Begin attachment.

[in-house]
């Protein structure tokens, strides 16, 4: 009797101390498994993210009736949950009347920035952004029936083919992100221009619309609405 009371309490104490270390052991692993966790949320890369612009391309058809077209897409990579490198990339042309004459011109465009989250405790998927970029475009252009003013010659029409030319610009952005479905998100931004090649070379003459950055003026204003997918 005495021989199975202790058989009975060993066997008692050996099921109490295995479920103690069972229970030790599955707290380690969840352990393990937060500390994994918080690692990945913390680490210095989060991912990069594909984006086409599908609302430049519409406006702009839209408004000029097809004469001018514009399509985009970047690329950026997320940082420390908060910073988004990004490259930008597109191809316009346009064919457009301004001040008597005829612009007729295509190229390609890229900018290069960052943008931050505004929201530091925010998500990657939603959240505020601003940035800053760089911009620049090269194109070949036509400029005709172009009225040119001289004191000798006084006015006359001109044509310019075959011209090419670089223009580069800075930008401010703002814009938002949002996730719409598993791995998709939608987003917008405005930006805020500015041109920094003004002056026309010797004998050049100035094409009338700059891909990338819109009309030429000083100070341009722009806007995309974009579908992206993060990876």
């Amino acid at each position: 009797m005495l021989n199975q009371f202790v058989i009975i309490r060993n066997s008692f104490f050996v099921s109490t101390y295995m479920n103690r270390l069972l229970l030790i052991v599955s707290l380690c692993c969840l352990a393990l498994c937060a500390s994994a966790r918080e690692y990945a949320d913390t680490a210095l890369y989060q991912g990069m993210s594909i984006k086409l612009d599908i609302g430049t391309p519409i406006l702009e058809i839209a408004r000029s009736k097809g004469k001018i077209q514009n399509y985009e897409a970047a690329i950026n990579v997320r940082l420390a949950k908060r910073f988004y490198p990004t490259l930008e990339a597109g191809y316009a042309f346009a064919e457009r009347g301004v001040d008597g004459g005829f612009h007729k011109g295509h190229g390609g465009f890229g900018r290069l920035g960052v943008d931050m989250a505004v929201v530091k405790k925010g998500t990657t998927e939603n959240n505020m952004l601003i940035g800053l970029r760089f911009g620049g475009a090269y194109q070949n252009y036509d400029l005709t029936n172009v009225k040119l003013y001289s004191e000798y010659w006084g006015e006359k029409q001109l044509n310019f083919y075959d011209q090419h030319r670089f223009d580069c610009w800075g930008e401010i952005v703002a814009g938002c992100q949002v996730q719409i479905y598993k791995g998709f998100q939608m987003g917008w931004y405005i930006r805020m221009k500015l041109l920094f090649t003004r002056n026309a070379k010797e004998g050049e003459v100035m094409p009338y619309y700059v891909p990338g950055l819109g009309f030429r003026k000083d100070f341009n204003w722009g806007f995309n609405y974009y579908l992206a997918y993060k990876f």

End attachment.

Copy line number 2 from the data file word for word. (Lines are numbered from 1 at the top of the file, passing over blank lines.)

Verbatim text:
């Protein structure tokens, strides 16, 4: 009797101390498994993210009736949950009347920035952004029936083919992100221009619309609405 009371309490104490270390052991692993966790949320890369612009391309058809077209897409990579490198990339042309004459011109465009989250405790998927970029475009252009003013010659029409030319610009952005479905998100931004090649070379003459950055003026204003997918 005495021989199975202790058989009975060993066997008692050996099921109490295995479920103690069972229970030790599955707290380690969840352990393990937060500390994994918080690692990945913390680490210095989060991912990069594909984006086409599908609302430049519409406006702009839209408004000029097809004469001018514009399509985009970047690329950026997320940082420390908060910073988004990004490259930008597109191809316009346009064919457009301004001040008597005829612009007729295509190229390609890229900018290069960052943008931050505004929201530091925010998500990657939603959240505020601003940035800053760089911009620049090269194109070949036509400029005709172009009225040119001289004191000798006084006015006359001109044509310019075959011209090419670089223009580069800075930008401010703002814009938002949002996730719409598993791995998709939608987003917008405005930006805020500015041109920094003004002056026309010797004998050049100035094409009338700059891909990338819109009309030429000083100070341009722009806007995309974009579908992206993060990876």